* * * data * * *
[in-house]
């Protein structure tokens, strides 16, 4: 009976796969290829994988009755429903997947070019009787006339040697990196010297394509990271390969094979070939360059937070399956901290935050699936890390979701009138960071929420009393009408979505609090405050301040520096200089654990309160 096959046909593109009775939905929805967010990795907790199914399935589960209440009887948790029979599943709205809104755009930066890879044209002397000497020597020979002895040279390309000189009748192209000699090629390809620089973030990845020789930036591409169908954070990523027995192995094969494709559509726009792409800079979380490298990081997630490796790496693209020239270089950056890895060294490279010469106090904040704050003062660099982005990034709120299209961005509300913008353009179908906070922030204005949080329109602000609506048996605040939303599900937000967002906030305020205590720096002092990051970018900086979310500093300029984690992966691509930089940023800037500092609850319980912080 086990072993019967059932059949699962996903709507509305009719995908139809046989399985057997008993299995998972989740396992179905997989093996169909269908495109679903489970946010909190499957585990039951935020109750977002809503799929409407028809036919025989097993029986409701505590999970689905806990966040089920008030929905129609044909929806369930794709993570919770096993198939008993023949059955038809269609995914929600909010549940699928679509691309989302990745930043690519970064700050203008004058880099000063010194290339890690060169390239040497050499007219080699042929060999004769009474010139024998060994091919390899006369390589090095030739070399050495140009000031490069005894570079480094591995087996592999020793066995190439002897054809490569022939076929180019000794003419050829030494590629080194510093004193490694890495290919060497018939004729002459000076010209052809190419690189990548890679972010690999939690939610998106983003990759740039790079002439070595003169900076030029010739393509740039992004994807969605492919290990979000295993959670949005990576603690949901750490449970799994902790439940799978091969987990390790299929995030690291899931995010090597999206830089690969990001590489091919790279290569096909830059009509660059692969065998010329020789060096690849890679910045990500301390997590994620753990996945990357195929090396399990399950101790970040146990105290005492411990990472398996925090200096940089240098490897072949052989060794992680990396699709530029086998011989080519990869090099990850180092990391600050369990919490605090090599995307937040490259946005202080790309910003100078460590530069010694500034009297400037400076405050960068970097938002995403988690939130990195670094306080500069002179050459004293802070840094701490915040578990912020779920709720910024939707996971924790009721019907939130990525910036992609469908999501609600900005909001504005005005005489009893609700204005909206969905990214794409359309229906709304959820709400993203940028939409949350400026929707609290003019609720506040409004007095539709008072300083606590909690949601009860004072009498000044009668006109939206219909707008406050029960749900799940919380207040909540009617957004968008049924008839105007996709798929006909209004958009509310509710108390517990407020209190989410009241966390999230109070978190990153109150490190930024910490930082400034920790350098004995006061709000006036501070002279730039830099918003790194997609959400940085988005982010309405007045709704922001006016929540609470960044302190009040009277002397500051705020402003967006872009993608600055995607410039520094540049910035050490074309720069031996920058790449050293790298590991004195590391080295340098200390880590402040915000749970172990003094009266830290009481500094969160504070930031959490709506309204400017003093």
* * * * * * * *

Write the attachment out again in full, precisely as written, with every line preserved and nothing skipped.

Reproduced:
[in-house]
């Protein structure tokens, strides 16, 4: 009976796969290829994988009755429903997947070019009787006339040697990196010297394509990271390969094979070939360059937070399956901290935050699936890390979701009138960071929420009393009408979505609090405050301040520096200089654990309160 096959046909593109009775939905929805967010990795907790199914399935589960209440009887948790029979599943709205809104755009930066890879044209002397000497020597020979002895040279390309000189009748192209000699090629390809620089973030990845020789930036591409169908954070990523027995192995094969494709559509726009792409800079979380490298990081997630490796790496693209020239270089950056890895060294490279010469106090904040704050003062660099982005990034709120299209961005509300913008353009179908906070922030204005949080329109602000609506048996605040939303599900937000967002906030305020205590720096002092990051970018900086979310500093300029984690992966691509930089940023800037500092609850319980912080 086990072993019967059932059949699962996903709507509305009719995908139809046989399985057997008993299995998972989740396992179905997989093996169909269908495109679903489970946010909190499957585990039951935020109750977002809503799929409407028809036919025989097993029986409701505590999970689905806990966040089920008030929905129609044909929806369930794709993570919770096993198939008993023949059955038809269609995914929600909010549940699928679509691309989302990745930043690519970064700050203008004058880099000063010194290339890690060169390239040497050499007219080699042929060999004769009474010139024998060994091919390899006369390589090095030739070399050495140009000031490069005894570079480094591995087996592999020793066995190439002897054809490569022939076929180019000794003419050829030494590629080194510093004193490694890495290919060497018939004729002459000076010209052809190419690189990548890679972010690999939690939610998106983003990759740039790079002439070595003169900076030029010739393509740039992004994807969605492919290990979000295993959670949005990576603690949901750490449970799994902790439940799978091969987990390790299929995030690291899931995010090597999206830089690969990001590489091919790279290569096909830059009509660059692969065998010329020789060096690849890679910045990500301390997590994620753990996945990357195929090396399990399950101790970040146990105290005492411990990472398996925090200096940089240098490897072949052989060794992680990396699709530029086998011989080519990869090099990850180092990391600050369990919490605090090599995307937040490259946005202080790309910003100078460590530069010694500034009297400037400076405050960068970097938002995403988690939130990195670094306080500069002179050459004293802070840094701490915040578990912020779920709720910024939707996971924790009721019907939130990525910036992609469908999501609600900005909001504005005005005489009893609700204005909206969905990214794409359309229906709304959820709400993203940028939409949350400026929707609290003019609720506040409004007095539709008072300083606590909690949601009860004072009498000044009668006109939206219909707008406050029960749900799940919380207040909540009617957004968008049924008839105007996709798929006909209004958009509310509710108390517990407020209190989410009241966390999230109070978190990153109150490190930024910490930082400034920790350098004995006061709000006036501070002279730039830099918003790194997609959400940085988005982010309405007045709704922001006016929540609470960044302190009040009277002397500051705020402003967006872009993608600055995607410039520094540049910035050490074309720069031996920058790449050293790298590991004195590391080295340098200390880590402040915000749970172990003094009266830290009481500094969160504070930031959490709506309204400017003093």